Krasner’s ties to the religious community date back more than a decade, to his defense of members of the Heeding God’s Call to End Gun Violence faith-based coalition, which works to curb the flow of illegal weapons. Several members had been arrested for an action of civil disobedience in which they had confronted the owner of a famous armory in Philadelphia.

The Rev. Myra Maxwell, a United Methodist minister, runs Philadelphia CARES, a program run by the prosecutor’s office that provides support to the victim’s family after a homicide. Maxwell said she helped develop the initiative “from scratch, because it has never been done in Philadelphia this way. And it certainly has never been done in a prosecutor’s office.

A third ordained minister, Baptist minister G Lamar Stewart, oversees the prosecutor’s community engagement unit, she said.

This spring, Philadelphia’s black clergy drew up a plan that called for increased funding for grassroots anti-violence groups and for the city’s schools and the appointment of a “czar” to find ways to curb the violence. .

By that time, in mid-March, more than 100 people had died from gunshot weapons. Now the number is over 250, a jump of more than 36% from the same period last year. Last year, according to The Philadelphia Investigator, the toll of gun violence was staggering, with nearly 500 people killed and more than 2,200 shot dead.

More money will be available to deal with the outbreak this year after Philadelphia Mayor Jim Kenney reaches a budget deal with city council that will add $ 68 million for anti-violence efforts to a total $ 155 million, a plan applauded by clergy and lawmakers. .

Gun violence in the United States in Philadelphia Larry Krasner

In this March 6, 2019, file photo, Philadelphia District Attorney Larry Krasner speaks at a press conference in Philadelphia. PHOTO: AP Photo / Matt Rourke, file photo.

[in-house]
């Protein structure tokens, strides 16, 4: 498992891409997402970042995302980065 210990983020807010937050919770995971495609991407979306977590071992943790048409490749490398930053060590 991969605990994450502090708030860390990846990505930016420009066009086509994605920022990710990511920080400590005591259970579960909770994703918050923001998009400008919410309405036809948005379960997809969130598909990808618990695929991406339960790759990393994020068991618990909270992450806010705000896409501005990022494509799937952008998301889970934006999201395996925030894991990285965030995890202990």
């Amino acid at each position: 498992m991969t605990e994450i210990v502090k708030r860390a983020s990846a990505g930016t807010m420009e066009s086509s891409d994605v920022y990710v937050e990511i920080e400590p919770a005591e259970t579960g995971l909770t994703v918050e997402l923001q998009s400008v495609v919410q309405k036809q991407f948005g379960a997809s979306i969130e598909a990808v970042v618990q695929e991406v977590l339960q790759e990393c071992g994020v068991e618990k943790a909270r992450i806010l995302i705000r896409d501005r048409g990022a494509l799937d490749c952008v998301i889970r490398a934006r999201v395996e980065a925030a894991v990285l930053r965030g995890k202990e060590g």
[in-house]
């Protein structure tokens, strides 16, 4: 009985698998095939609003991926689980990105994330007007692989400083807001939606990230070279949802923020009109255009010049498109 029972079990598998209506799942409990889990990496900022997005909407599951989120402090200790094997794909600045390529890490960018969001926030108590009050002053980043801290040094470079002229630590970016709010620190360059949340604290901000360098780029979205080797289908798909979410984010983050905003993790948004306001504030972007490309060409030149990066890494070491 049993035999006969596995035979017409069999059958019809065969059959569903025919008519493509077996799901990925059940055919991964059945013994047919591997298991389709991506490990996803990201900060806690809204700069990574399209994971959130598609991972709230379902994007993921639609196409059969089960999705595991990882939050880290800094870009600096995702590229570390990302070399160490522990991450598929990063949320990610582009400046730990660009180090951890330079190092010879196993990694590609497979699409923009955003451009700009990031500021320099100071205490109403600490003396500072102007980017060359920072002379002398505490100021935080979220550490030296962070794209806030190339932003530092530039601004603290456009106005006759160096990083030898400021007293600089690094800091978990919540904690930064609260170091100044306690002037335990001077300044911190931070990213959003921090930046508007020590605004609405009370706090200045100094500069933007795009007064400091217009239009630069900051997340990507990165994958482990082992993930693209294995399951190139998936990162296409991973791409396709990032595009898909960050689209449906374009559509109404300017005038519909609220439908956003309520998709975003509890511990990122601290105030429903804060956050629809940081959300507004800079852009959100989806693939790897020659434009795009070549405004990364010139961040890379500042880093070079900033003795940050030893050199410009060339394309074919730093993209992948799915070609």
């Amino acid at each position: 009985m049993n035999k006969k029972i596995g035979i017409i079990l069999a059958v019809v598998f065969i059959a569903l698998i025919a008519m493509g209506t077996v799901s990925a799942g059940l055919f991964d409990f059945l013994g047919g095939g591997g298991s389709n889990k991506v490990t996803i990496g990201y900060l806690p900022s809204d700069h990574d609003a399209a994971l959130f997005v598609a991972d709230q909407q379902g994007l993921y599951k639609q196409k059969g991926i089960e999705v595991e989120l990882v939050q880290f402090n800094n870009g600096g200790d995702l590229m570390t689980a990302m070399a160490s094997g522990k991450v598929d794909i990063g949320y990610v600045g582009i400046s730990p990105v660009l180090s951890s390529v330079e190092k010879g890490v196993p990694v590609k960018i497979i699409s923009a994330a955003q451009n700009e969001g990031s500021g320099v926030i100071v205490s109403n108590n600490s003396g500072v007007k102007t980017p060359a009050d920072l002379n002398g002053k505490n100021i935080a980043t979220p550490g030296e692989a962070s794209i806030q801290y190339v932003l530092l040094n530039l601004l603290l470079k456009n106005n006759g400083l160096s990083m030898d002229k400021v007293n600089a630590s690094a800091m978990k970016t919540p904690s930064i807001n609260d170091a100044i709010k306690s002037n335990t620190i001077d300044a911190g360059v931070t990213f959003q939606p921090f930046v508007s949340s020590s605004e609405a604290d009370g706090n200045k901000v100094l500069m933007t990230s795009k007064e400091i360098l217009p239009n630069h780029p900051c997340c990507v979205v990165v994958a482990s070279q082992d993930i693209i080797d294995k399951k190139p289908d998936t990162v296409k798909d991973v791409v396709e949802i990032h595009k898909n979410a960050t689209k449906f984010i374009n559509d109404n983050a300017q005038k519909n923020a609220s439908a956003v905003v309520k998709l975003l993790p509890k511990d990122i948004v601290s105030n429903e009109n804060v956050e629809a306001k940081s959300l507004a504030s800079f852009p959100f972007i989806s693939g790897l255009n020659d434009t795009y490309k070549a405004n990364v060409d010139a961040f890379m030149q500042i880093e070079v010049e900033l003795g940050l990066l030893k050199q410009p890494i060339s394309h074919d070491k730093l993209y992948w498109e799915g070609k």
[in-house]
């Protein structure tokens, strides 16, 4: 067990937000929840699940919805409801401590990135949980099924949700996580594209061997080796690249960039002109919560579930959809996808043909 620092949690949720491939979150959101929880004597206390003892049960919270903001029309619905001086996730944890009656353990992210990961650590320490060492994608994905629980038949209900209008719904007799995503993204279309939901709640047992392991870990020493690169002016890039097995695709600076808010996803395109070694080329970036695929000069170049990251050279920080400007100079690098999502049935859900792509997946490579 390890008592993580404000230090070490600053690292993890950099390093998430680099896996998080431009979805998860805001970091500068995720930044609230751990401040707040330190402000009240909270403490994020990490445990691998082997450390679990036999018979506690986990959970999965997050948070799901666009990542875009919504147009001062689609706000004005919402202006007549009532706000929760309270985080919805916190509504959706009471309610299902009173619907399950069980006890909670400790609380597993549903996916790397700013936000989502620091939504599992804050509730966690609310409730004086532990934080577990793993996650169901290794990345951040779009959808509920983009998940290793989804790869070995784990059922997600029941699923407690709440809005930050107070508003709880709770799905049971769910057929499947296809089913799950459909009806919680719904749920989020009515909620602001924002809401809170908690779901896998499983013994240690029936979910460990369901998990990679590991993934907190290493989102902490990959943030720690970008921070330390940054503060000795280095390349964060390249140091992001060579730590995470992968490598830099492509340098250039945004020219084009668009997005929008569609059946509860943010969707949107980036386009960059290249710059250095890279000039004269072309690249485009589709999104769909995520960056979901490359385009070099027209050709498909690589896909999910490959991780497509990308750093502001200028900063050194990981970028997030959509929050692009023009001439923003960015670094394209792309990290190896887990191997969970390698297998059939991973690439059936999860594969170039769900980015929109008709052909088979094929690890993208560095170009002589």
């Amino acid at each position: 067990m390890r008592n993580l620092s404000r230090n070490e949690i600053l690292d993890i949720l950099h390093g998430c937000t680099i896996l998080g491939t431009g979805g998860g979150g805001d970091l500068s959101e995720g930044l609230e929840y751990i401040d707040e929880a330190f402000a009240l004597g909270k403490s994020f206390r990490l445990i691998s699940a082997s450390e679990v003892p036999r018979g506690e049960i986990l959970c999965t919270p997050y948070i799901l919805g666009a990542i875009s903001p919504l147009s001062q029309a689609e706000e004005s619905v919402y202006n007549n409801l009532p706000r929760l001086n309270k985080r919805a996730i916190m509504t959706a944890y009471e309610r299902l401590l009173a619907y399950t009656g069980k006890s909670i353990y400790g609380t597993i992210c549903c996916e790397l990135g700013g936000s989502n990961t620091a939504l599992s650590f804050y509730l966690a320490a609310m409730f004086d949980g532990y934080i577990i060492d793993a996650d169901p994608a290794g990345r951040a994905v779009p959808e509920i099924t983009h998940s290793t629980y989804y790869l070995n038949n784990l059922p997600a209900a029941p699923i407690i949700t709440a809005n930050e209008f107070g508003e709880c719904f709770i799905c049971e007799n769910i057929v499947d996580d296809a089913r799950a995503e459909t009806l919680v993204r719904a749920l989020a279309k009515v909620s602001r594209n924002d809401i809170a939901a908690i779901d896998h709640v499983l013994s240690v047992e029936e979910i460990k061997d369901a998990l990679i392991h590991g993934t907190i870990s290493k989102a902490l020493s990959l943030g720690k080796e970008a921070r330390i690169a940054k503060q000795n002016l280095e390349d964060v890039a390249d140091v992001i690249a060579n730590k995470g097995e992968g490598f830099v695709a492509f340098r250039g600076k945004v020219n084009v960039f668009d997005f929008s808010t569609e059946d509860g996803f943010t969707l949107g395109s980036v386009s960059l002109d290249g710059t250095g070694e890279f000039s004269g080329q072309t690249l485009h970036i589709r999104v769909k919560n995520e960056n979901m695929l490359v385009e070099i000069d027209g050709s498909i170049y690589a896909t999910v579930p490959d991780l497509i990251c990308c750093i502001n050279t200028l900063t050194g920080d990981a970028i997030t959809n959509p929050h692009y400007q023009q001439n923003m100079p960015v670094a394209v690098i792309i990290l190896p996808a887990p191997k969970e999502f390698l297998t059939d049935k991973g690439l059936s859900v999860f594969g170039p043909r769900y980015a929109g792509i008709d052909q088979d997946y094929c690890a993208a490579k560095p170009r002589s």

Reverend Thomas Higgins, rector of Holy Innocents Catholic Church in Juniata Park in North Philadelphia, serves a large number of neighborhoods that are suffering from rust, vandalism, the scourge of drugs and violence.

“If we ever want to turn around,” Higgins said, “we must take the message of the scriptures seriously. We believe that God has a bigger plan and that the word of God is part of it. “

Maxwell, the director of CARES who also runs Trinity UMC in downtown Philadelphia, said any kind of violence raises deep spiritual questions. “Where is God in there?” Where is my health, where is my support? How could God allow this to happen?

But spirituality alone cannot advance gun violence figures. Clergy and activists such as Holston are seeking to address long-term issues they believe are causing the crisis, and they are urging religious leaders to mobilize their herds to address them.

“I preach against this in church, but until the country establishes rules that will alleviate gun ownership,” Higgins said, after recalling the multiple funerals he has served, “I don’t don’t know what we can do. change, “I’m afraid we just keep burying these children and family members.”

Higgins belongs to a neighborhood group dedicated to combating the rise in violence, chaired by Steven Robinson, minister and founder of the Inter-Faith Social Change Movement, which works with offenders on parole and has designed programs to career for children from primary school. age.

Robinson notes that religious communities have long been among the most effective agents of social change, but said tackling gun violence requires a multi-faith, coalition-centric approach.